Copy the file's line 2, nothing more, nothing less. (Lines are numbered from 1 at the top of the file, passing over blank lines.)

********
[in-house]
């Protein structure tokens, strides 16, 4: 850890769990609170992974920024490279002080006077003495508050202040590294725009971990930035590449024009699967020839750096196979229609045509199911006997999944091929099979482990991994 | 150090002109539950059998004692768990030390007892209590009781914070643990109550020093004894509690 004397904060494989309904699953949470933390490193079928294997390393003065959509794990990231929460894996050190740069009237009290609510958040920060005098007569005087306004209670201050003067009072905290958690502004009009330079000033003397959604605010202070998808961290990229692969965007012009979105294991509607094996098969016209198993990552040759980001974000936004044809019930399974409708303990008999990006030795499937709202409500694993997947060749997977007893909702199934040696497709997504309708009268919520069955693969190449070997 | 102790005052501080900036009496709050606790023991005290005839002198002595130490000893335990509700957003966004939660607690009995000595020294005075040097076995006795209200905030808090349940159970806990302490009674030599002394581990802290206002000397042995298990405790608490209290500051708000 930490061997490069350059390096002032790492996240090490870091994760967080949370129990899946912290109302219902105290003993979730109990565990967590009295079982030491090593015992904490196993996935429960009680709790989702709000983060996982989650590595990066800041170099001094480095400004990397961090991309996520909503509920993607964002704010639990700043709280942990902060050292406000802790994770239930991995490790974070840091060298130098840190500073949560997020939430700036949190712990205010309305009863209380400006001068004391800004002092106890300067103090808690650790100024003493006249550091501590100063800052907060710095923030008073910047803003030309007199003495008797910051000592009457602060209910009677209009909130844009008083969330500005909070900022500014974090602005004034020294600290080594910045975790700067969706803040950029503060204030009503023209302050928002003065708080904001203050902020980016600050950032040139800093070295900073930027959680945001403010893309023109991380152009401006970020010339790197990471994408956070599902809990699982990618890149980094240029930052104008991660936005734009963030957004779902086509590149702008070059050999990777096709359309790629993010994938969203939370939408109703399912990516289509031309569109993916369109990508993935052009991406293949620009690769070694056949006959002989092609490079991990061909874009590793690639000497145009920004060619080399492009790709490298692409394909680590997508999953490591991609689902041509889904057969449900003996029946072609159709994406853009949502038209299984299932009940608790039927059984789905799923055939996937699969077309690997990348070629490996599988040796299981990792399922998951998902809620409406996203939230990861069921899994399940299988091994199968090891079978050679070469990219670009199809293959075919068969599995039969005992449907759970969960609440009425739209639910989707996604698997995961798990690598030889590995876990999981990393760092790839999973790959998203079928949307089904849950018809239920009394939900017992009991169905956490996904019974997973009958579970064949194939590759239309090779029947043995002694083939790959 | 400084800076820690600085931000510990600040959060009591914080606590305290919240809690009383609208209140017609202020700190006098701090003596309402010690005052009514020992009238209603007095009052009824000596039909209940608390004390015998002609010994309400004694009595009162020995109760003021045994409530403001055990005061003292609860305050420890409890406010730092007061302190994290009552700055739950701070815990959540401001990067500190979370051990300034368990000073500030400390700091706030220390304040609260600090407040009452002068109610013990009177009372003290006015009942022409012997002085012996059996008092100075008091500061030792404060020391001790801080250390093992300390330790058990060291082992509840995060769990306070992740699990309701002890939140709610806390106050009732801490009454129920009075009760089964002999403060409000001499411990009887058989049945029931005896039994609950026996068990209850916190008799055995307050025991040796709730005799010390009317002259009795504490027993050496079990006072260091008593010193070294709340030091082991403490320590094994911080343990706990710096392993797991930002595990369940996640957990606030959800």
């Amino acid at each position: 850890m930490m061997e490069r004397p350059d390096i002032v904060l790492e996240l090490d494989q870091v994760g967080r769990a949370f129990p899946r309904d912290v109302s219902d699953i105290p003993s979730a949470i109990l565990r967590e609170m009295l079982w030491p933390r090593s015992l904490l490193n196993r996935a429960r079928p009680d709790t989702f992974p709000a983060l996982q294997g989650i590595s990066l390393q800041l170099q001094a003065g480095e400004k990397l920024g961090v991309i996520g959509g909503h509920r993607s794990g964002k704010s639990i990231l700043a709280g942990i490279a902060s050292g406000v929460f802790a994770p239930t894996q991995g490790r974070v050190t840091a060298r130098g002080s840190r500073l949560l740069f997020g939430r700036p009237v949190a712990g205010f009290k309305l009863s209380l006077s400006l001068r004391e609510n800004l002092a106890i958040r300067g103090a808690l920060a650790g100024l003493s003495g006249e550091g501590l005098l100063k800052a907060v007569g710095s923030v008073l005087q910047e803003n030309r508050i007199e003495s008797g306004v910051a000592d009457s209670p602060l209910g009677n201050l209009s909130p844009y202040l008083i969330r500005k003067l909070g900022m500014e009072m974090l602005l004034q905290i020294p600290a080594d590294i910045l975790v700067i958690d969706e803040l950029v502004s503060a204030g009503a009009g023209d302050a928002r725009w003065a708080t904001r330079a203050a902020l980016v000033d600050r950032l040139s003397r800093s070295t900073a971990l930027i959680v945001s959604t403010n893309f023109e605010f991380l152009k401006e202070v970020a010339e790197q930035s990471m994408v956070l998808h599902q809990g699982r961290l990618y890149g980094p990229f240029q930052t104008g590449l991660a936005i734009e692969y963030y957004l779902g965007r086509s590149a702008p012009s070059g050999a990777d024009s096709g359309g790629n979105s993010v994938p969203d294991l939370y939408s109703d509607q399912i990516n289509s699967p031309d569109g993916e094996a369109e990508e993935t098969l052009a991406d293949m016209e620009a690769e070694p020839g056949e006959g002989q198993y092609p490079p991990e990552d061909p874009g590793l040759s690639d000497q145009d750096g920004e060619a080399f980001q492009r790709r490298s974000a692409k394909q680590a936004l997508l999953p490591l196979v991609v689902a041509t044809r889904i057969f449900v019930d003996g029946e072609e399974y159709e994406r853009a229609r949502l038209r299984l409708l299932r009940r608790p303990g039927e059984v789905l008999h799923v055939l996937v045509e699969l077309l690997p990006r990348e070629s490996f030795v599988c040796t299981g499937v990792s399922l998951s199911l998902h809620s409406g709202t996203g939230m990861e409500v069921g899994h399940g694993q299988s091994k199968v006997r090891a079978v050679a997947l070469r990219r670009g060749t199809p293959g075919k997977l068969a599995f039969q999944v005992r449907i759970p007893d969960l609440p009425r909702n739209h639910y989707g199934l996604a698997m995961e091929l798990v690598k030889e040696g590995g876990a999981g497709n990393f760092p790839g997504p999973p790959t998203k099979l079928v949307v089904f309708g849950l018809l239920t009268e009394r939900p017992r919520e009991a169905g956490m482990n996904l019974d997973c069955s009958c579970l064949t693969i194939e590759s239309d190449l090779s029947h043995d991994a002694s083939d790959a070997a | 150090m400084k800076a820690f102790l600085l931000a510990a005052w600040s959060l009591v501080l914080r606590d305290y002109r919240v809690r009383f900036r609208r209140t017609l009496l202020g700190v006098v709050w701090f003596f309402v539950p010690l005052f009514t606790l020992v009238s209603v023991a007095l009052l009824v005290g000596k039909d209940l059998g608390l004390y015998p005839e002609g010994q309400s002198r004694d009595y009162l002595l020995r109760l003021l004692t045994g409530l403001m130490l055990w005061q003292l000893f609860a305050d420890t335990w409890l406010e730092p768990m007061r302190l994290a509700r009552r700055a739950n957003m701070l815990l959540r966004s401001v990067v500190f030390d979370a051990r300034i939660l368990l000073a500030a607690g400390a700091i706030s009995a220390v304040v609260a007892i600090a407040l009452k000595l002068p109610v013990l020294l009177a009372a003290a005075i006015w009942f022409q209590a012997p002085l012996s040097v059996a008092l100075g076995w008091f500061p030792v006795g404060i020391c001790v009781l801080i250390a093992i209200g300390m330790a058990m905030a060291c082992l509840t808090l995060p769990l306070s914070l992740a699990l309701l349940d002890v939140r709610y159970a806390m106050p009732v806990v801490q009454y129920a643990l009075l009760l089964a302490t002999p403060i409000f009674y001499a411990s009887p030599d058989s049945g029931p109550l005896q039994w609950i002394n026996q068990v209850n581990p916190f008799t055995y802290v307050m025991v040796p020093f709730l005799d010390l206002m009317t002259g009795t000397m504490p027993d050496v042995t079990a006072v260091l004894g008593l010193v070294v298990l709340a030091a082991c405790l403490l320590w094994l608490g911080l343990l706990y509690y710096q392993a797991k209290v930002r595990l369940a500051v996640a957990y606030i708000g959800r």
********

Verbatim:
């Protein structure tokens, strides 16, 4: 850890769990609170992974920024490279002080006077003495508050202040590294725009971990930035590449024009699967020839750096196979229609045509199911006997999944091929099979482990991994 | 150090002109539950059998004692768990030390007892209590009781914070643990109550020093004894509690 004397904060494989309904699953949470933390490193079928294997390393003065959509794990990231929460894996050190740069009237009290609510958040920060005098007569005087306004209670201050003067009072905290958690502004009009330079000033003397959604605010202070998808961290990229692969965007012009979105294991509607094996098969016209198993990552040759980001974000936004044809019930399974409708303990008999990006030795499937709202409500694993997947060749997977007893909702199934040696497709997504309708009268919520069955693969190449070997 | 102790005052501080900036009496709050606790023991005290005839002198002595130490000893335990509700957003966004939660607690009995000595020294005075040097076995006795209200905030808090349940159970806990302490009674030599002394581990802290206002000397042995298990405790608490209290500051708000 930490061997490069350059390096002032790492996240090490870091994760967080949370129990899946912290109302219902105290003993979730109990565990967590009295079982030491090593015992904490196993996935429960009680709790989702709000983060996982989650590595990066800041170099001094480095400004990397961090991309996520909503509920993607964002704010639990700043709280942990902060050292406000802790994770239930991995490790974070840091060298130098840190500073949560997020939430700036949190712990205010309305009863209380400006001068004391800004002092106890300067103090808690650790100024003493006249550091501590100063800052907060710095923030008073910047803003030309007199003495008797910051000592009457602060209910009677209009909130844009008083969330500005909070900022500014974090602005004034020294600290080594910045975790700067969706803040950029503060204030009503023209302050928002003065708080904001203050902020980016600050950032040139800093070295900073930027959680945001403010893309023109991380152009401006970020010339790197990471994408956070599902809990699982990618890149980094240029930052104008991660936005734009963030957004779902086509590149702008070059050999990777096709359309790629993010994938969203939370939408109703399912990516289509031309569109993916369109990508993935052009991406293949620009690769070694056949006959002989092609490079991990061909874009590793690639000497145009920004060619080399492009790709490298692409394909680590997508999953490591991609689902041509889904057969449900003996029946072609159709994406853009949502038209299984299932009940608790039927059984789905799923055939996937699969077309690997990348070629490996599988040796299981990792399922998951998902809620409406996203939230990861069921899994399940299988091994199968090891079978050679070469990219670009199809293959075919068969599995039969005992449907759970969960609440009425739209639910989707996604698997995961798990690598030889590995876990999981990393760092790839999973790959998203079928949307089904849950018809239920009394939900017992009991169905956490996904019974997973009958579970064949194939590759239309090779029947043995002694083939790959 | 400084800076820690600085931000510990600040959060009591914080606590305290919240809690009383609208209140017609202020700190006098701090003596309402010690005052009514020992009238209603007095009052009824000596039909209940608390004390015998002609010994309400004694009595009162020995109760003021045994409530403001055990005061003292609860305050420890409890406010730092007061302190994290009552700055739950701070815990959540401001990067500190979370051990300034368990000073500030400390700091706030220390304040609260600090407040009452002068109610013990009177009372003290006015009942022409012997002085012996059996008092100075008091500061030792404060020391001790801080250390093992300390330790058990060291082992509840995060769990306070992740699990309701002890939140709610806390106050009732801490009454129920009075009760089964002999403060409000001499411990009887058989049945029931005896039994609950026996068990209850916190008799055995307050025991040796709730005799010390009317002259009795504490027993050496079990006072260091008593010193070294709340030091082991403490320590094994911080343990706990710096392993797991930002595990369940996640957990606030959800």